during which “the world swarmed with living creatures” (Excerpt A, p. 83). In the fossil
record, however, most of the major animal phyla appear fully formed at the beginning of
the geological period known as the Cambrian, with no fossil evidence that they branched
off from a common ancestor. Darwin was aware of this, acknowledging in The Origin ofSpecies that “several of the main divisions of the animal kingdom suddenly appear in the
lowest known fossiliferous rocks.” He called this a “serious” problem which “at present
must remain inexplicable; and may be truly urged as a valid argument against the views
here entertained” (Excerpt A, pp. 82, 85).
(A) Charles Darwin, The Origin of Species, Sixth Edition (New York: D,
Appleton, 1890), Chapter X.
Darwin remained convinced that his theory was true, however. He speculated that
ancestors of the different phyla had not been found because the fossil record was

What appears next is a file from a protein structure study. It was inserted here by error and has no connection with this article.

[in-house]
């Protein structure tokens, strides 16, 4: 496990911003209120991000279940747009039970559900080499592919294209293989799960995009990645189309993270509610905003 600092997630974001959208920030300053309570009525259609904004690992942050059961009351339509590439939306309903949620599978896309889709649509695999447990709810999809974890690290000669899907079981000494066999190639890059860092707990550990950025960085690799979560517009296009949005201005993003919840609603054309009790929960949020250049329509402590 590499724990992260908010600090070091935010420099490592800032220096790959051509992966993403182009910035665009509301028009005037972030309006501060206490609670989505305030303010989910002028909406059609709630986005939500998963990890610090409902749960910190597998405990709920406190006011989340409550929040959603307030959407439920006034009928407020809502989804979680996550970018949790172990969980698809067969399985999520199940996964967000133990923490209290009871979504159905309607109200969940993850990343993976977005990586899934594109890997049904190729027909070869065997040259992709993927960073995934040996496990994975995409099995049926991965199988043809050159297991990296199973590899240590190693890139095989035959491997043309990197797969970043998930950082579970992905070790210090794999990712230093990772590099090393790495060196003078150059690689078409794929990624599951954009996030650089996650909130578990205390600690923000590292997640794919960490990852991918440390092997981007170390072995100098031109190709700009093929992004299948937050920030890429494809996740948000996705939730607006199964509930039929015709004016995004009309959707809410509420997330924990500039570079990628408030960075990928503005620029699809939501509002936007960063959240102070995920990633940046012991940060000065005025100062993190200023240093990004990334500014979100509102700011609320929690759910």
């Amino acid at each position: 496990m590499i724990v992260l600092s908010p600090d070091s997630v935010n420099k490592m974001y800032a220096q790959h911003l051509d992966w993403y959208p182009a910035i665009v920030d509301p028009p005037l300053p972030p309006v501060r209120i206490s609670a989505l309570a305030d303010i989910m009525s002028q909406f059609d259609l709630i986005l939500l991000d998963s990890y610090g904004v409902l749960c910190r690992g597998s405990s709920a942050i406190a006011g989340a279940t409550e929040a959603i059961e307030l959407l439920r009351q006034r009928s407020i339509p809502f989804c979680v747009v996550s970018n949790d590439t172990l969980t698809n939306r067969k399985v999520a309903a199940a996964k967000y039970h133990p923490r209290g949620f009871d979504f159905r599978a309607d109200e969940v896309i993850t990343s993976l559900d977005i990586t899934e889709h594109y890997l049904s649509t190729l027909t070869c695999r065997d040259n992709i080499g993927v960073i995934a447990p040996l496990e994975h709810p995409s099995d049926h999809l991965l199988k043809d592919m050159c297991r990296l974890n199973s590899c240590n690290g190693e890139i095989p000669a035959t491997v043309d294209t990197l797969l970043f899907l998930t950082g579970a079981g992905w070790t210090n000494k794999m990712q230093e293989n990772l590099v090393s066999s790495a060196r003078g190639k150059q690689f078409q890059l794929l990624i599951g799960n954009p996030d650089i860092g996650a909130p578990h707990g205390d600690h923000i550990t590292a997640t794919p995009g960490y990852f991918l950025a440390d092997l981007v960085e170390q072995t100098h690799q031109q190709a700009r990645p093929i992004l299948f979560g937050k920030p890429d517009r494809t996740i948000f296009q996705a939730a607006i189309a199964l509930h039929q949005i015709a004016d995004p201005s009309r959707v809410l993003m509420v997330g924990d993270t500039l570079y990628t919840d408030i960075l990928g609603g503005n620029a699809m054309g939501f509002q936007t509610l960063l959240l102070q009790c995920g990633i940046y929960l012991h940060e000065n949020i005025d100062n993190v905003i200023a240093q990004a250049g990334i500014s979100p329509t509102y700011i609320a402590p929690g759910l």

imperfect. If, as it seemed, rocks before the Cambrian had been deformed by heat and
pressure, or eroded away, then fossil ancestors might never be found. He acknowledged,
though, that he really had “no satisfactory answer” to the problem (Excerpt A, p. 84).
Subsequent fossil collecting, however, has yielded many fossils of organisms that
lived before the Cambrian. Fossil beds in Canada (the Burgess shale) and China (the
Chengjiang fauna) have also yielded much richer collections of Cambrian fossils than
were available to Darwin and his contemporaries. Reviewing the evidence in 1991,
Berkeley paleontologist James Valentine and his colleagues noted: “During the past 40